On May 6, 2016, in a pending civil penalty assessment proceeding, the Federal Energy Regulatory Commission (“FERC”) denied the motion of ETRACOM LLC (“ETRACOM”) and Michael Rosenberg (collectively, “Movants”) to require production of data (“Motion”) from the California Independent System Operator Corporation (“CAISO”). In denying the motion, FERC explained that civil penalty assessment procedures do not allow for the same discovery rights afforded to litigants in administrative proceedings.
On December 16, 2015, FERC issued an Order to Show Cause and Notice of Proposed Penalty against the Movants, requiring them to show cause why they should not be found to have “engaged in market manipulation by interfering with or obstructing a ‘well-functioning market.’” Specifically, FERC’s Office of Enforcement (“OE”) alleged that Movants submitted virtual supply transactions in order to affect power prices and benefit ETRACOM’s Congestion Revenue Rights. In addition, the order stated that Movants had the option of electing, within 30 days, a penalty assessment proceeding instead of the default administrative law judge hearing process. On January 14, 2016, Movants filed a joint election for a penalty assessment should FERC determine that a civil penalty is appropriate.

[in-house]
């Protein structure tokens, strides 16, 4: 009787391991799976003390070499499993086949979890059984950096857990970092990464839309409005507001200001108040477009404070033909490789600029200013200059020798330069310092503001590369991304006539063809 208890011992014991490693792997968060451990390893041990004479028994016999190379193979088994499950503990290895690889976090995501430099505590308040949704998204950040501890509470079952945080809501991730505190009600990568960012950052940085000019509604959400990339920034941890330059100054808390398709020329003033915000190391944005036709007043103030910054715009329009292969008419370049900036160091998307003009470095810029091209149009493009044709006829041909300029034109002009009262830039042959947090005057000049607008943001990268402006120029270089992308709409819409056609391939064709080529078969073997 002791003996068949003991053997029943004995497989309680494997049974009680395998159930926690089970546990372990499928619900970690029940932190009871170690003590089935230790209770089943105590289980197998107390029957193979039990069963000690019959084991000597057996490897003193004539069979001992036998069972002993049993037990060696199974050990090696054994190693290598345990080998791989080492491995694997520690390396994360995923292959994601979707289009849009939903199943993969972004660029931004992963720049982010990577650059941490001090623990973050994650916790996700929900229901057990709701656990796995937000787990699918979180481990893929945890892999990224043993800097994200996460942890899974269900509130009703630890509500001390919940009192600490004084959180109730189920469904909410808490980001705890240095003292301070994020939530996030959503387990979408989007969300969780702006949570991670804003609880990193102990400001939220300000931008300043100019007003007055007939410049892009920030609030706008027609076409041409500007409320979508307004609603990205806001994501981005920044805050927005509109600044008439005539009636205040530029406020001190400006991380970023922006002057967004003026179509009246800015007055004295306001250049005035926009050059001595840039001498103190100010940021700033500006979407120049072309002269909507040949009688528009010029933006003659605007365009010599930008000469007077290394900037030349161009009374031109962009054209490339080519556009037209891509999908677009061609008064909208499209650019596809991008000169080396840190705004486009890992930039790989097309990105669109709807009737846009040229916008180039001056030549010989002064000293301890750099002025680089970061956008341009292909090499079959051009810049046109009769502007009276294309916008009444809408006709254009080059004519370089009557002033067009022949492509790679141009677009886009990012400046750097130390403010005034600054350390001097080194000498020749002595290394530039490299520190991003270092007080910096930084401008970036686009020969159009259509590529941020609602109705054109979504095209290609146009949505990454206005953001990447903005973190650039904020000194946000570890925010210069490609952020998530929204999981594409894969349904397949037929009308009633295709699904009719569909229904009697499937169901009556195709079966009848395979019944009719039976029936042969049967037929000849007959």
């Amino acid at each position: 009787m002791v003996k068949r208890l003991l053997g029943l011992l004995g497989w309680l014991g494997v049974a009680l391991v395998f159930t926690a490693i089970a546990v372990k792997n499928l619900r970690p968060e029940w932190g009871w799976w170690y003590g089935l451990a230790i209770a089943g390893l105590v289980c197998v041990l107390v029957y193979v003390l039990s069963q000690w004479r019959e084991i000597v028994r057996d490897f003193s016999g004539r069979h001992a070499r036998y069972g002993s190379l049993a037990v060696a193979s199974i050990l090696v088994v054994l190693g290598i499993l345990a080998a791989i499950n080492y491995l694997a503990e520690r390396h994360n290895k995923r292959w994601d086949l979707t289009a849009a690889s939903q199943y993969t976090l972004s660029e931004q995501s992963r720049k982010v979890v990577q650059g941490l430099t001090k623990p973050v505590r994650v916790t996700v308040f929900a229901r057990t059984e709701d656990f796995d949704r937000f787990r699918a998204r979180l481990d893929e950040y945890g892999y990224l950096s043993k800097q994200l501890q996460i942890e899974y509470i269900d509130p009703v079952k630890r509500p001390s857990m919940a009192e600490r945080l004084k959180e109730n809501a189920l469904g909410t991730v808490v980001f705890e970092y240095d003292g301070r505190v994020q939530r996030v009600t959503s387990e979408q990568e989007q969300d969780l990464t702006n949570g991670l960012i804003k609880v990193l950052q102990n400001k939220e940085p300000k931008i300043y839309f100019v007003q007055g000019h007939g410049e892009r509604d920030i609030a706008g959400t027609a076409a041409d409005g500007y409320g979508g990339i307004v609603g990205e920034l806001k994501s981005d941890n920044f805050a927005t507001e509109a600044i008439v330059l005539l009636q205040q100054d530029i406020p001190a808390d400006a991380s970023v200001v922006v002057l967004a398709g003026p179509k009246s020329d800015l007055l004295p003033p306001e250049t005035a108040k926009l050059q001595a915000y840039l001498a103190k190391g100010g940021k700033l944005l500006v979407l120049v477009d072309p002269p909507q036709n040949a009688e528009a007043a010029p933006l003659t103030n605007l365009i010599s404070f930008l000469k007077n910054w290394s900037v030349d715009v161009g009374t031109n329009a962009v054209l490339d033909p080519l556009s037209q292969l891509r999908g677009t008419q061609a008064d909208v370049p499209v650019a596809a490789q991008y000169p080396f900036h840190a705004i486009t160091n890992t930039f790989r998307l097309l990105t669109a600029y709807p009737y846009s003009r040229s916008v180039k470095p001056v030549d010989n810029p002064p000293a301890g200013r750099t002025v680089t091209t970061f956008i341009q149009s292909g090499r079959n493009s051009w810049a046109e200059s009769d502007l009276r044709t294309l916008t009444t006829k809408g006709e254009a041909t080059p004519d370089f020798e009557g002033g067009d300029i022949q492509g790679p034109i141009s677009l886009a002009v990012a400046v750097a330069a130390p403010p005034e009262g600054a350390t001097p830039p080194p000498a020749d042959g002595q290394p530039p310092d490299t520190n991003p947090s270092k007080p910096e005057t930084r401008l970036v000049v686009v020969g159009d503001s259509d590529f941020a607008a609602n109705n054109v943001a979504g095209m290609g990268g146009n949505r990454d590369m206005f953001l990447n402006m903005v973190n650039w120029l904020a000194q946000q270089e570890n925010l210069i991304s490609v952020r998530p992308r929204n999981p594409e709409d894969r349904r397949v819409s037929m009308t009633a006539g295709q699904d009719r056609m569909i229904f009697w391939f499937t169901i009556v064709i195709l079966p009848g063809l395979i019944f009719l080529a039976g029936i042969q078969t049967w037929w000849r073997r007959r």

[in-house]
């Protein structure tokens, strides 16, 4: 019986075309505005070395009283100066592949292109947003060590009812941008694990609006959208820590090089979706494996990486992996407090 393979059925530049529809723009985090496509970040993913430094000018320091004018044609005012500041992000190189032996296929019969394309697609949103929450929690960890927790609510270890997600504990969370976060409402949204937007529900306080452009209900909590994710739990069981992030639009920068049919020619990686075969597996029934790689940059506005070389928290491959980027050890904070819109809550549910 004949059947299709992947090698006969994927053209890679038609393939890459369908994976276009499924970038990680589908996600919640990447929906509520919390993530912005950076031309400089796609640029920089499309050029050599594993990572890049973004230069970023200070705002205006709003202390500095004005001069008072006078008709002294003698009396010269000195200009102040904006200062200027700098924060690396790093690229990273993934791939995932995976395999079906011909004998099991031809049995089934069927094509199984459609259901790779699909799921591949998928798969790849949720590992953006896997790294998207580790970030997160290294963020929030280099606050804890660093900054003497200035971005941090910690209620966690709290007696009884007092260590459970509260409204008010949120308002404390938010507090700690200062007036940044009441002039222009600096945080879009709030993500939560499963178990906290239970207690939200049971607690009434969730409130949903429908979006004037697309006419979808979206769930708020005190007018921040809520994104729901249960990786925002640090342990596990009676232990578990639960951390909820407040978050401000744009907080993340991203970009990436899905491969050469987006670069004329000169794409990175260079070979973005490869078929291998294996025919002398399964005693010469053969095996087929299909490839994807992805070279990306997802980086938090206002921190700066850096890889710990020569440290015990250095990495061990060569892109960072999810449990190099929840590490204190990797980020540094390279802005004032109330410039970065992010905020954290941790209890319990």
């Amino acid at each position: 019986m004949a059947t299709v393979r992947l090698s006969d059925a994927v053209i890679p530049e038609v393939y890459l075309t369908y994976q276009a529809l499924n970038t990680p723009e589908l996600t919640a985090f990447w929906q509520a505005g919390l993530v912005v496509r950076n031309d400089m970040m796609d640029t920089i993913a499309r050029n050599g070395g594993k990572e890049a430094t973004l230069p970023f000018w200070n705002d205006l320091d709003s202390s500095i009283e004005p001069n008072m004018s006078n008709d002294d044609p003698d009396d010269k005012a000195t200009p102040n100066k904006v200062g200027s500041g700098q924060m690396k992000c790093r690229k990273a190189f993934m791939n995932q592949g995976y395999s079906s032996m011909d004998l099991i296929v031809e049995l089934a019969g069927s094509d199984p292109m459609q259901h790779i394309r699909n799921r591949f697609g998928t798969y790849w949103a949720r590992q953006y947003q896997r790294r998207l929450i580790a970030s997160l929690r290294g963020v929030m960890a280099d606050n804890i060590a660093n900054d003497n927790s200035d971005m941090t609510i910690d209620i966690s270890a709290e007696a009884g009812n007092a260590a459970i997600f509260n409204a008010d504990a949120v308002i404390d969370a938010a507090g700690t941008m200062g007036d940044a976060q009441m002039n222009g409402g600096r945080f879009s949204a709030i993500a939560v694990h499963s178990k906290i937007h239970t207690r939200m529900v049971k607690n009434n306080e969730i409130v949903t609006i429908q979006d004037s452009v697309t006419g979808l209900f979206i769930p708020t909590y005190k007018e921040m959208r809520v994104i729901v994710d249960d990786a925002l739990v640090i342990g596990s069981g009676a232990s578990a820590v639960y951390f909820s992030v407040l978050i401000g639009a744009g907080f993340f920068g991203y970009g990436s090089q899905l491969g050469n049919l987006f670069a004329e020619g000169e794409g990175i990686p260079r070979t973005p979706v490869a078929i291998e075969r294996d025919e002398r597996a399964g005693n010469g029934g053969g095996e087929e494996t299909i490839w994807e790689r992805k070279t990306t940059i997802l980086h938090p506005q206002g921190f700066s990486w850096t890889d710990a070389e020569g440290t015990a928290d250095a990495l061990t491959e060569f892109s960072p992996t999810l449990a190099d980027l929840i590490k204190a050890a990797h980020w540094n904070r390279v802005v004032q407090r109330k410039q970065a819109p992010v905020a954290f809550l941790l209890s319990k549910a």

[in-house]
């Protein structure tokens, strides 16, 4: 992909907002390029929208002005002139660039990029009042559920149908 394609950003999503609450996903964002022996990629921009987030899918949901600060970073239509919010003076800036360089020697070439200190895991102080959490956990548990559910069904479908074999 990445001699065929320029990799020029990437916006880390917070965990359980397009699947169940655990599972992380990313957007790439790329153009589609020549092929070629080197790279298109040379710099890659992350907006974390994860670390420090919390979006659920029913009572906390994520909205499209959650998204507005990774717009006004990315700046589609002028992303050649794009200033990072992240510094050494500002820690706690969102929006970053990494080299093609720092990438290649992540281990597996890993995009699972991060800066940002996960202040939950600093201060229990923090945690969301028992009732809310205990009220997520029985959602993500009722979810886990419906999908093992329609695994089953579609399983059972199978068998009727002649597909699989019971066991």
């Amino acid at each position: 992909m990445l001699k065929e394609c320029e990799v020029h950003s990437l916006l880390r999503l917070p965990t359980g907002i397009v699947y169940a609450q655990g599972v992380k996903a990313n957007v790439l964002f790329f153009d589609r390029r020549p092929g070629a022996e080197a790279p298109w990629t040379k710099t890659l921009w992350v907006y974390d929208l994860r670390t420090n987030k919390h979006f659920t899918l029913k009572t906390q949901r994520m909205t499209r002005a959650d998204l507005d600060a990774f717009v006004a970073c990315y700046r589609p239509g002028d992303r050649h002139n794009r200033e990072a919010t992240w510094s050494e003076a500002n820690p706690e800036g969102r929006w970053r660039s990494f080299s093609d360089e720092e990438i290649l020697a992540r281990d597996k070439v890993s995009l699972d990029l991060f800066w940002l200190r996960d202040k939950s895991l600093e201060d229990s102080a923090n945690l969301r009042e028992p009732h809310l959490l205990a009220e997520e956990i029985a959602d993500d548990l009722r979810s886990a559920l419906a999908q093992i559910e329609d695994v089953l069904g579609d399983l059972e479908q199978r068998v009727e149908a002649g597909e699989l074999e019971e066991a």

On March 4, 2016, subsequent to submitting a joint answer to the Order to Show Cause that included nearly 90 pages of argument and multiple affidavits and exhibits, the Movants filed the Motion. The Motion requested that FERC require CAISO to disclose to Movants information and materials related to “relevant market design flaws and software pricing/modeling errors.” In the Motion, Movants asserted that CAISO’s flaws and errors raise material issues about the basis of OE’s allegations that Movants engaged in market manipulation. Movants stated further that their direct requests for information to CAISO had been unsuccessful.
In denying the Motion, FERC found that “the Motion lacks merit because the Movants have elected to forgo discovery in an administrative hearing at FERC before an administrative law judge.” FERC explained that Movants cannot seek both the perceived benefits of civil penalty assessment procedures and the discovery rights afforded to litigants in administrative proceedings at FERC. Going forward, Movants will have seven days to elect whether they wish to proceed with their previous election for civil penalty assessment procedures or to seek a hearing before an administrative law judge under FERC’s formal Rules of Practice and Procedure.
The order is available here.